Air transport in Colombia begins recovery

Colombian President Iván Duque Márquez has announced 15 airports will reopen in September, including Bogota. This is an important step for the necessary restart of aviation in the country.

“Air transport is an essential public service that people need for different reasons, such as work, health, family or leisure purposes,” said Peter Cerdá, IATA’s Regional Vice President for the Americas. “Aviation’s restart is good news which will allow for the resumption of mobility and integration of the country. With this decision, the sector and its extensive value chain, which includes tourism and commerce in Colombia, can begin to rebuild. While this is the first step towards a total reopening, we call on the government to continue the open channels of communication with the industry that will allow us to commence the process for also reactivating international flights.”

Cerdá thanked the Colombian President and his Minister of Transport, Angela María Orozco, the Minister of Health, Fernando Ruiz, the Director of Aerocivil, Juan Carlos Salazar and the respective mayors for their openness and willingness to collaborate with the industry.

“During the meeting with the authorities, we conveyed our wish to continue working together to increase the available capacity and facilitate the exchange of global best practices to ensure the safety of passengers and employees,” he added.

With the biosafety protocols approved by Colombian authorities and implemented by the industry, aviation will not become a vector for spreading the virus. The industry has demonstrated that all safeguards exist to restart the industry. Proof of this are the more than 70,000 passengers who have traveled in the last five months on humanitarian flights and the first test route between Bucaramanga and Cúcuta, which has transported more than 1,000 passengers. No known COVID-19 transmissions have been reported from these flights.

“Air transport is an essential public service that people need for different reasons, such as work, health, family or leisure purposes,” said Peter Cerdá, IATA’s Regional Vice President for the Americas. “Aviation’s restart is good news which will allow for the resumption of mobility and integration of the country. With this decision, the sector and its extensive value chain, which includes tourism and commerce in Colombia, can begin to rebuild. While this is the first step towards a total reopening, we call on the government to continue the open channels of communication with the industry that will allow us to commence the process for also reactivating international flights.”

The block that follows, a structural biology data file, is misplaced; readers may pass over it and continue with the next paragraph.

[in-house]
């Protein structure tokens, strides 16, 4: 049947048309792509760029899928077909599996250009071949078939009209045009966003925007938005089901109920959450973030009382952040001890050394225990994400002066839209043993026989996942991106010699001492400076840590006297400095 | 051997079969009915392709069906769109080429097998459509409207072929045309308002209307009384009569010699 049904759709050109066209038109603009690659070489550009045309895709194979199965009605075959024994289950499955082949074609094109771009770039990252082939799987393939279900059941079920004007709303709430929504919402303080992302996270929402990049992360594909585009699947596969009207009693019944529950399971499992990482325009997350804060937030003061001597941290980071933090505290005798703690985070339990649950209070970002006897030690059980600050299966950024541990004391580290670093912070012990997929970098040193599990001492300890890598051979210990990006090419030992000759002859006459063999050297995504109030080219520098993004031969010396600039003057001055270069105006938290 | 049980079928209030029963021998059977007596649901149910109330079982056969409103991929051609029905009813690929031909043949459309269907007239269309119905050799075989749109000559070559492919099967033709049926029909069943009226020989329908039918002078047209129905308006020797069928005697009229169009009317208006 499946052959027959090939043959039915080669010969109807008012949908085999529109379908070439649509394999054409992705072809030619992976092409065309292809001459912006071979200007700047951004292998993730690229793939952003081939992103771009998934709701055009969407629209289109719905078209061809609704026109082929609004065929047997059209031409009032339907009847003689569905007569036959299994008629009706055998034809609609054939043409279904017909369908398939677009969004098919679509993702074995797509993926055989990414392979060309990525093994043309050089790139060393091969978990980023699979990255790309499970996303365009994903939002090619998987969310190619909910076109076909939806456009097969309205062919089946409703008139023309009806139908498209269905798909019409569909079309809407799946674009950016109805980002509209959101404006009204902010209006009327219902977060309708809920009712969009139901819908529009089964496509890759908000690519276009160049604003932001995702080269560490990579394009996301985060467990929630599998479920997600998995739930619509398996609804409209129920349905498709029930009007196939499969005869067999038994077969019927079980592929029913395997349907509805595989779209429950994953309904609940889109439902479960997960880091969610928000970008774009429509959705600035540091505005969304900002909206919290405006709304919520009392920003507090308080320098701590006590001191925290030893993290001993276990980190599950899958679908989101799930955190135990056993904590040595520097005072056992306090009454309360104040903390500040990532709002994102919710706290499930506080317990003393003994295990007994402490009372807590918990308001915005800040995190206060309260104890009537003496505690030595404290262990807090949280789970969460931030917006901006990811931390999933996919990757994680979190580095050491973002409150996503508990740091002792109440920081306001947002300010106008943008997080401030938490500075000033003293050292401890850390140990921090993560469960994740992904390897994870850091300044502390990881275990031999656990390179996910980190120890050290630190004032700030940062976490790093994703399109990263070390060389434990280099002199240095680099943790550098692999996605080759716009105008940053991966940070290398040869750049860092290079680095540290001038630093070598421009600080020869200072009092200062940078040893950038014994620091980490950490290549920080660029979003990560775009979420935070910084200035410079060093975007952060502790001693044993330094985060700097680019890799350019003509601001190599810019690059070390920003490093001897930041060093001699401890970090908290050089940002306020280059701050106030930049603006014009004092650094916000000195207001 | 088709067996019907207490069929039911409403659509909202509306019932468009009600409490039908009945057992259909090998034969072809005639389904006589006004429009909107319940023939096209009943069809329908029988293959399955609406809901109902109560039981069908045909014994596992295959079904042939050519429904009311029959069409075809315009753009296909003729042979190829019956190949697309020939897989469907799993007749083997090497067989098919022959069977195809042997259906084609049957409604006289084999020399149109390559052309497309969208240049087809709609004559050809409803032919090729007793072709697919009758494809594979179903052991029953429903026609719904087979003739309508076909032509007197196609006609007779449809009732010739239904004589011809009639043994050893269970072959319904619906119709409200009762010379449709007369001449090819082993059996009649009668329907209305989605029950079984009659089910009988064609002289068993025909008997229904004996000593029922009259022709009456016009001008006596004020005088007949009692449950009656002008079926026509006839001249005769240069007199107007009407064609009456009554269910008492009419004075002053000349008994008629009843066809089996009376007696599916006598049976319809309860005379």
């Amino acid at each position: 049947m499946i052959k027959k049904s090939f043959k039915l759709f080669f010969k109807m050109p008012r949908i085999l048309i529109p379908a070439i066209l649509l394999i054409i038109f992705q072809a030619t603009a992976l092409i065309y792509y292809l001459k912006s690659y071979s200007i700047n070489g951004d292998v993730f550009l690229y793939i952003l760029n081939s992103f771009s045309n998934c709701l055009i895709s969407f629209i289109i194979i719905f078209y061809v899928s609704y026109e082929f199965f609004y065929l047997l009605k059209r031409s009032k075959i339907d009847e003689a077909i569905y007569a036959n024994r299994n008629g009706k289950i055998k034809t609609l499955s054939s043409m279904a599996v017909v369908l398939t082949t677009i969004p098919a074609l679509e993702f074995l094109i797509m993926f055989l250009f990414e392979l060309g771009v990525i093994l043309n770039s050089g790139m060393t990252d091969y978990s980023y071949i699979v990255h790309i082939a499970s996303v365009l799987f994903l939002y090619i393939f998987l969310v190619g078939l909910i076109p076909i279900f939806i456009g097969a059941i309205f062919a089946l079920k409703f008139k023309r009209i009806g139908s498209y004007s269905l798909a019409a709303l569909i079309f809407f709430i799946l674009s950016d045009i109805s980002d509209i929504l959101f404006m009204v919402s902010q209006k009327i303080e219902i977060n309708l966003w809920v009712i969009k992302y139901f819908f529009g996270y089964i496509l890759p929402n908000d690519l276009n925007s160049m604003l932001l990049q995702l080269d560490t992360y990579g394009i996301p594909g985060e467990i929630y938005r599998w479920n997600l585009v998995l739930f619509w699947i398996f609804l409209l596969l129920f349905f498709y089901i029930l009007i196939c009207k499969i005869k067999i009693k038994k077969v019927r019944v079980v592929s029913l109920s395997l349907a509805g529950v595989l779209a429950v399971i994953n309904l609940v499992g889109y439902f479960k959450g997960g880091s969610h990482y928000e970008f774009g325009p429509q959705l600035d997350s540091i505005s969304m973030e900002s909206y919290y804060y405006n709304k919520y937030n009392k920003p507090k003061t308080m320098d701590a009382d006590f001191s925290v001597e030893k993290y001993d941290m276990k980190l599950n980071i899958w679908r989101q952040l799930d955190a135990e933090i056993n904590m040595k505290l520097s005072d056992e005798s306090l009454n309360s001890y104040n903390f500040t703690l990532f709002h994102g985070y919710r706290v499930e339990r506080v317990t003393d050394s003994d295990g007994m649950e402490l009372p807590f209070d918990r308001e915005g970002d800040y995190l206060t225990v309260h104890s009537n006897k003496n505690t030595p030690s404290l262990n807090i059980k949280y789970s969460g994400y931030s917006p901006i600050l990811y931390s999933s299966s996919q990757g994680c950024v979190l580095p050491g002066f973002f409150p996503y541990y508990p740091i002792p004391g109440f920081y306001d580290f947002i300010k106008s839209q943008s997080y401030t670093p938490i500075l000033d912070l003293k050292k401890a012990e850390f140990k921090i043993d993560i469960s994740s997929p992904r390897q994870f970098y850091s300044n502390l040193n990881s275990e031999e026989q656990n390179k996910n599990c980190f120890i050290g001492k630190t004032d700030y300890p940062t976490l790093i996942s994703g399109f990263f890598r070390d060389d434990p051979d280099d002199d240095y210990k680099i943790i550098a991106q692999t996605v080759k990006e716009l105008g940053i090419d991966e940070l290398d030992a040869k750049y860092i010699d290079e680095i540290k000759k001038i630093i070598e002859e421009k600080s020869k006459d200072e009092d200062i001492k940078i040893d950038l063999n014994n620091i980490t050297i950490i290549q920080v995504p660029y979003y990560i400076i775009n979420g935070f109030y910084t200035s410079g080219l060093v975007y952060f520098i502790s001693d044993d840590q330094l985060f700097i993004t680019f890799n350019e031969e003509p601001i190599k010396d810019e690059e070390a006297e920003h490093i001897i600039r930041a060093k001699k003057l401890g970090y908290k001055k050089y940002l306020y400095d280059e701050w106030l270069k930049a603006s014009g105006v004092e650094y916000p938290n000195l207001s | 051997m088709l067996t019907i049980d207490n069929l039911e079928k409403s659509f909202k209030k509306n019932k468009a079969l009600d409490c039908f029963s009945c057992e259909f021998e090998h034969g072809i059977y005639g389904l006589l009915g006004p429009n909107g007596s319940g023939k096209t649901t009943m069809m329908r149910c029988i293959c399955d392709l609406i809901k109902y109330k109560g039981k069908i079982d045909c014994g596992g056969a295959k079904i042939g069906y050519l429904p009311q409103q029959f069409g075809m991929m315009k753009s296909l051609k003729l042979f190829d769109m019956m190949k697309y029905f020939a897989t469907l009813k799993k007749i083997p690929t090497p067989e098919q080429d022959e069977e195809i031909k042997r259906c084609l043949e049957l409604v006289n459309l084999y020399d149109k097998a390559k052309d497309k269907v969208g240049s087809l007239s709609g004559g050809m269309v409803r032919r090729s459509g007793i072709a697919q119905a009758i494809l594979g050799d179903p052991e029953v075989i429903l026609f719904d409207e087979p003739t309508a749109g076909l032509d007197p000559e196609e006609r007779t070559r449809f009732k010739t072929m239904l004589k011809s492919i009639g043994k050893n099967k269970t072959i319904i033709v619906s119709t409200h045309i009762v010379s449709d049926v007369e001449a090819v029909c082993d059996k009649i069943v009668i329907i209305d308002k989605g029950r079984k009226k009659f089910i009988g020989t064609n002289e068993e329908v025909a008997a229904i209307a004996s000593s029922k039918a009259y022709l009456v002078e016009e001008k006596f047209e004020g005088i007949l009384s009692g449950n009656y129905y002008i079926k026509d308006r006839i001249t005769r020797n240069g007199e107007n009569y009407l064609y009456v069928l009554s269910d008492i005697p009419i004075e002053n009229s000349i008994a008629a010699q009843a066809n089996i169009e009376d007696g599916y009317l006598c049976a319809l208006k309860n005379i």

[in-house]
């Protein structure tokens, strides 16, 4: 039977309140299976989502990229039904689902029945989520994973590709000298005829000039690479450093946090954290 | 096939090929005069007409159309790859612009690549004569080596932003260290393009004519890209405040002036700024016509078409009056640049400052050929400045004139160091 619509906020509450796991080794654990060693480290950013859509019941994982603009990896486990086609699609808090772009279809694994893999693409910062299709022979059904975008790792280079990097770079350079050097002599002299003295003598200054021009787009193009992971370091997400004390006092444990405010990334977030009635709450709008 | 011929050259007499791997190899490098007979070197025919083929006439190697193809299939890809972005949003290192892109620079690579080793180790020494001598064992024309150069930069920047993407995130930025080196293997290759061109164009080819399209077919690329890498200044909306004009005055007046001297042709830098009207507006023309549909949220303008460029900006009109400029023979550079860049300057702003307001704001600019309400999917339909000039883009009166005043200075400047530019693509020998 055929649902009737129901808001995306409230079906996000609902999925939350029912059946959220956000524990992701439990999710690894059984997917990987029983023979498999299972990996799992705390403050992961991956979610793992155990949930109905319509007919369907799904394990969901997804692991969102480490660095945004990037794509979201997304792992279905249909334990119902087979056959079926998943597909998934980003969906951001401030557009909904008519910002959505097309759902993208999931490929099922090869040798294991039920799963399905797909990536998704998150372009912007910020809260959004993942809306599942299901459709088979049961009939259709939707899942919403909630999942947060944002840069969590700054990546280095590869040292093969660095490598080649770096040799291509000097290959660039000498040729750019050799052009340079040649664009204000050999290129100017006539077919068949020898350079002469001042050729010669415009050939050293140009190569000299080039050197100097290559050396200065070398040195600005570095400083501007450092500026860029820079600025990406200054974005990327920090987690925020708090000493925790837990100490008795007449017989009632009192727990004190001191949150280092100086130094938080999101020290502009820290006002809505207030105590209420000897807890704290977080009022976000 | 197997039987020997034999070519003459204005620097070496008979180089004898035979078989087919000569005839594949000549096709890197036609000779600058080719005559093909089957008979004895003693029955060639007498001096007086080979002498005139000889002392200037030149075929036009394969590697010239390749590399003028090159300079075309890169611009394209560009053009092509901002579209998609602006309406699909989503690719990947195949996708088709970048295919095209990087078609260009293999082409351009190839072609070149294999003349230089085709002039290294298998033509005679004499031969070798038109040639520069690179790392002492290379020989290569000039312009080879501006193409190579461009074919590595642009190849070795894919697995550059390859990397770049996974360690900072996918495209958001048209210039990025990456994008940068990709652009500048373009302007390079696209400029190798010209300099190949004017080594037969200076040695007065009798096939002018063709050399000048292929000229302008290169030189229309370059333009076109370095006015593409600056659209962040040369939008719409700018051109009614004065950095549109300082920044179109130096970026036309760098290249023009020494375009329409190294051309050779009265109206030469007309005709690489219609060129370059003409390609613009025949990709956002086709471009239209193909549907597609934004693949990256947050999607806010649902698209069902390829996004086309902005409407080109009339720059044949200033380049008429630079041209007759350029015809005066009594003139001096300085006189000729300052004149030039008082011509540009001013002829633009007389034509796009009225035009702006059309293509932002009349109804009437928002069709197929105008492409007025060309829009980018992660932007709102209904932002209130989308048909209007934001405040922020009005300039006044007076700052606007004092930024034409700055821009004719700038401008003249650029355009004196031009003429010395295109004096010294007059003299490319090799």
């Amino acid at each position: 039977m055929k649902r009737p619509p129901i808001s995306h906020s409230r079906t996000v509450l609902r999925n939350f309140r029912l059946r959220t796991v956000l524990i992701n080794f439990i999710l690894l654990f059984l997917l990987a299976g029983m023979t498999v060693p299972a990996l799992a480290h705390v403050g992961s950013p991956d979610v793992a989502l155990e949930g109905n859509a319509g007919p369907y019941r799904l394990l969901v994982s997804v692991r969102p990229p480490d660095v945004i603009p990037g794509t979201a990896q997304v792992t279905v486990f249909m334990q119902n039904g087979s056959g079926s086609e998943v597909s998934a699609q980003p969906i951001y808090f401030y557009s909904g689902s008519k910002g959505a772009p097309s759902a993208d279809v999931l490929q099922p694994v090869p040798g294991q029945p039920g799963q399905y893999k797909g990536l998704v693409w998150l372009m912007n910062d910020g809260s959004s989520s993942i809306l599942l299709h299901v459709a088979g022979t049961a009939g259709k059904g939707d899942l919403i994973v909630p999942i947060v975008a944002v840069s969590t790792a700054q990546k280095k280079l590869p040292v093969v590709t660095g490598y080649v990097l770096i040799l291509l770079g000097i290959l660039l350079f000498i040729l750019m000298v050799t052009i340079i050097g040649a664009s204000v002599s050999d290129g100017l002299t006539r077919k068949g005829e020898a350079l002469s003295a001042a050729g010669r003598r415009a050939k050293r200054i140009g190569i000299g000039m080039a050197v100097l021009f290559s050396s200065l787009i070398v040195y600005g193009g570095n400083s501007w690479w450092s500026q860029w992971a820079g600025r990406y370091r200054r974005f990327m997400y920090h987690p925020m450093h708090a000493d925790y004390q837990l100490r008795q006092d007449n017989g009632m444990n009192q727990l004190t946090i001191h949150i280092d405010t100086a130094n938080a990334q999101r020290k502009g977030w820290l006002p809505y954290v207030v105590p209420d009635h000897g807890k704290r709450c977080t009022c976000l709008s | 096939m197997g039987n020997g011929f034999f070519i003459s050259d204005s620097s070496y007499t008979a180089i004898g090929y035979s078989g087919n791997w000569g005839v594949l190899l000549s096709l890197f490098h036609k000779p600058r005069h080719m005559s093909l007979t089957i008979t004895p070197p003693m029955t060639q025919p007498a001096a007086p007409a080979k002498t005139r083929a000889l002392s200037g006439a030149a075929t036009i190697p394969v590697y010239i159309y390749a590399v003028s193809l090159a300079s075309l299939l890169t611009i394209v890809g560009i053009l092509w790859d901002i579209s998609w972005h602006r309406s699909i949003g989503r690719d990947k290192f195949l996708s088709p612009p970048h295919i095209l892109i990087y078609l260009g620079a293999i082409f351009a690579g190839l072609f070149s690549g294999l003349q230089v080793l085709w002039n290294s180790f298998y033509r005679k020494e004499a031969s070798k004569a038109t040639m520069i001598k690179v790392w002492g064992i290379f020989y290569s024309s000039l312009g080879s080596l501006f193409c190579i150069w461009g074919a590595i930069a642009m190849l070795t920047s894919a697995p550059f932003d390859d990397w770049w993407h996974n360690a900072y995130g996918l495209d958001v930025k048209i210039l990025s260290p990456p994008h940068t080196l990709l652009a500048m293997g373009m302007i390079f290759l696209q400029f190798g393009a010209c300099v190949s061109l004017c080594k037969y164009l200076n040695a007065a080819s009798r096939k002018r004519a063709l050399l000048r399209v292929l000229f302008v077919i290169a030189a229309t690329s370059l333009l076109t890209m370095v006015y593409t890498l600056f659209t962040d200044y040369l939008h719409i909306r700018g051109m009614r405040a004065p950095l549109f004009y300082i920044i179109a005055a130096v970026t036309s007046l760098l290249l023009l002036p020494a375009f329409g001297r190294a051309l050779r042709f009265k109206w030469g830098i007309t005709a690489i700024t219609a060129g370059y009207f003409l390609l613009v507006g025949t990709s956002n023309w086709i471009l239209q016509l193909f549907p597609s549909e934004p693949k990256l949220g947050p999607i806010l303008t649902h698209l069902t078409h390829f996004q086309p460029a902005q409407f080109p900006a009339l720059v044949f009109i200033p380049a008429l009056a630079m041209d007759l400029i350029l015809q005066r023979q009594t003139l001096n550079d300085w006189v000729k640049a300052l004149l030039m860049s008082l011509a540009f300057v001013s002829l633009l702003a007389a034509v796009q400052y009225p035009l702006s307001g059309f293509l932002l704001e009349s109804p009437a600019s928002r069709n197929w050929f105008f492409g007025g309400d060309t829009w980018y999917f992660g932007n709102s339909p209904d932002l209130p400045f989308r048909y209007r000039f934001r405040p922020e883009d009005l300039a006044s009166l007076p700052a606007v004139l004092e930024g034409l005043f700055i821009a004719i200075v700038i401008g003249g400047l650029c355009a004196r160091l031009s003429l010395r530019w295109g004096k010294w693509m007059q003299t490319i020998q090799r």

Cerdá thanked the Colombian President and his Minister of Transport, Angela María Orozco, the Minister of Health, Fernando Ruiz, the Director of Aerocivil, Juan Carlos Salazar and the respective mayors for their openness and willingness to collaborate with the industry.

“During the meeting with the authorities, we conveyed our wish to continue working together to increase the available capacity and facilitate the exchange of global best practices to ensure the safety of passengers and employees,” he added.

With the biosafety protocols approved by Colombian authorities and implemented by the industry, aviation will not become a vector for spreading the virus. The industry has demonstrated that all safeguards exist to restart the industry. Proof of this are the more than 70,000 passengers who have traveled in the last five months on humanitarian flights and the first test route between Bucaramanga and Cúcuta, which has transported more than 1,000 passengers. No known COVID-19 transmissions have been reported from these flights.

Before the crisis, aviation generated some US$ 7.5 billion to the Colombian economy, equivalent to 2.7% of the country's GDP, and supports some 600,000 direct and indirect jobs.

“There are still several issues that need to be resolved,” concluded Cerdá. “However, aviation will once again take off in Colombia. This will allow our industry to become one of the pillars of the economic recovery of the country after the pandemic.”

Before the crisis, aviation generated some US$ 7.5 billion to the Colombian economy, equivalent to 2.7% of the country's GDP, and supports some 600,000 direct and indirect jobs.

“There are still several issues that need to be resolved,” concluded Cerdá. “However, aviation will once again take off in Colombia. This will allow our industry to become one of the pillars of the economic recovery of the country after the pandemic.”

Source: Airlines (IATA)


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